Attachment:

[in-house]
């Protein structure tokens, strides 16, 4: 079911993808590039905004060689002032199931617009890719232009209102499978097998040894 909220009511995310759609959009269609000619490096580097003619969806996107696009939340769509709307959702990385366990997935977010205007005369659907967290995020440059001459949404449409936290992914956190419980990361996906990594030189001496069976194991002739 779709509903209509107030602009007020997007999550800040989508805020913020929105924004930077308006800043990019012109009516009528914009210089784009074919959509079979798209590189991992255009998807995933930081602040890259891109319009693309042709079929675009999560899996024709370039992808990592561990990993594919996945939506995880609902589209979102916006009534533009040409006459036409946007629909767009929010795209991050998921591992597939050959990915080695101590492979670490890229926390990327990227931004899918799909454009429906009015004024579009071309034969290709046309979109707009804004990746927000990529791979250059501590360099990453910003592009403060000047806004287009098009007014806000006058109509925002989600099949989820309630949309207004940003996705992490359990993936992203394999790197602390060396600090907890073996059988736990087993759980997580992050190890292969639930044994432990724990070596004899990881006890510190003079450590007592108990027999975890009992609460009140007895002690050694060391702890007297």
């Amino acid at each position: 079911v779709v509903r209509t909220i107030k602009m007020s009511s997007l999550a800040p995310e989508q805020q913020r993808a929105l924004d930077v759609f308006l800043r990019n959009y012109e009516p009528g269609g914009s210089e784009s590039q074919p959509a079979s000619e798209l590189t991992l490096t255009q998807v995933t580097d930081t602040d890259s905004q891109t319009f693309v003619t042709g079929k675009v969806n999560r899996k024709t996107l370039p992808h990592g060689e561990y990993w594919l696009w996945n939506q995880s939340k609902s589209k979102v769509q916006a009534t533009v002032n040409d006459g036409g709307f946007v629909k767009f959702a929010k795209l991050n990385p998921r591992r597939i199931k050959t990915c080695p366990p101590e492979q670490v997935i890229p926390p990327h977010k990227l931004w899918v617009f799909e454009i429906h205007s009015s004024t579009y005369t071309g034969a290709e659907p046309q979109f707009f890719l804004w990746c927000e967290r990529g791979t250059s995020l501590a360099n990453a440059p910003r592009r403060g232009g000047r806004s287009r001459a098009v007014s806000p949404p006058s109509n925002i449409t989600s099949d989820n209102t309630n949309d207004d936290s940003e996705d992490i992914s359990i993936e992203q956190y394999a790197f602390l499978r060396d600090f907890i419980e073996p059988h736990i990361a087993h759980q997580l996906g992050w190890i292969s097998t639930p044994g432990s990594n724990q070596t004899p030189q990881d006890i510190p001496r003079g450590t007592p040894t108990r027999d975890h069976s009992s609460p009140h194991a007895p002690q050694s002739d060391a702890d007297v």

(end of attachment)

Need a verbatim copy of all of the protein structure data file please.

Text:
[in-house]
């Protein structure tokens, strides 16, 4: 079911993808590039905004060689002032199931617009890719232009209102499978097998040894 909220009511995310759609959009269609000619490096580097003619969806996107696009939340769509709307959702990385366990997935977010205007005369659907967290995020440059001459949404449409936290992914956190419980990361996906990594030189001496069976194991002739 779709509903209509107030602009007020997007999550800040989508805020913020929105924004930077308006800043990019012109009516009528914009210089784009074919959509079979798209590189991992255009998807995933930081602040890259891109319009693309042709079929675009999560899996024709370039992808990592561990990993594919996945939506995880609902589209979102916006009534533009040409006459036409946007629909767009929010795209991050998921591992597939050959990915080695101590492979670490890229926390990327990227931004899918799909454009429906009015004024579009071309034969290709046309979109707009804004990746927000990529791979250059501590360099990453910003592009403060000047806004287009098009007014806000006058109509925002989600099949989820309630949309207004940003996705992490359990993936992203394999790197602390060396600090907890073996059988736990087993759980997580992050190890292969639930044994432990724990070596004899990881006890510190003079450590007592108990027999975890009992609460009140007895002690050694060391702890007297």
């Amino acid at each position: 079911v779709v509903r209509t909220i107030k602009m007020s009511s997007l999550a800040p995310e989508q805020q913020r993808a929105l924004d930077v759609f308006l800043r990019n959009y012109e009516p009528g269609g914009s210089e784009s590039q074919p959509a079979s000619e798209l590189t991992l490096t255009q998807v995933t580097d930081t602040d890259s905004q891109t319009f693309v003619t042709g079929k675009v969806n999560r899996k024709t996107l370039p992808h990592g060689e561990y990993w594919l696009w996945n939506q995880s939340k609902s589209k979102v769509q916006a009534t533009v002032n040409d006459g036409g709307f946007v629909k767009f959702a929010k795209l991050n990385p998921r591992r597939i199931k050959t990915c080695p366990p101590e492979q670490v997935i890229p926390p990327h977010k990227l931004w899918v617009f799909e454009i429906h205007s009015s004024t579009y005369t071309g034969a290709e659907p046309q979109f707009f890719l804004w990746c927000e967290r990529g791979t250059s995020l501590a360099n990453a440059p910003r592009r403060g232009g000047r806004s287009r001459a098009v007014s806000p949404p006058s109509n925002i449409t989600s099949d989820n209102t309630n949309d207004d936290s940003e996705d992490i992914s359990i993936e992203q956190y394999a790197f602390l499978r060396d600090f907890i419980e073996p059988h736990i990361a087993h759980q997580l996906g992050w190890i292969s097998t639930p044994g432990s990594n724990q070596t004899p030189q990881d006890i510190p001496r003079g450590t007592p040894t108990r027999d975890h069976s009992s609460p009140h194991a007895p002690q050694s002739d060391a702890d007297v």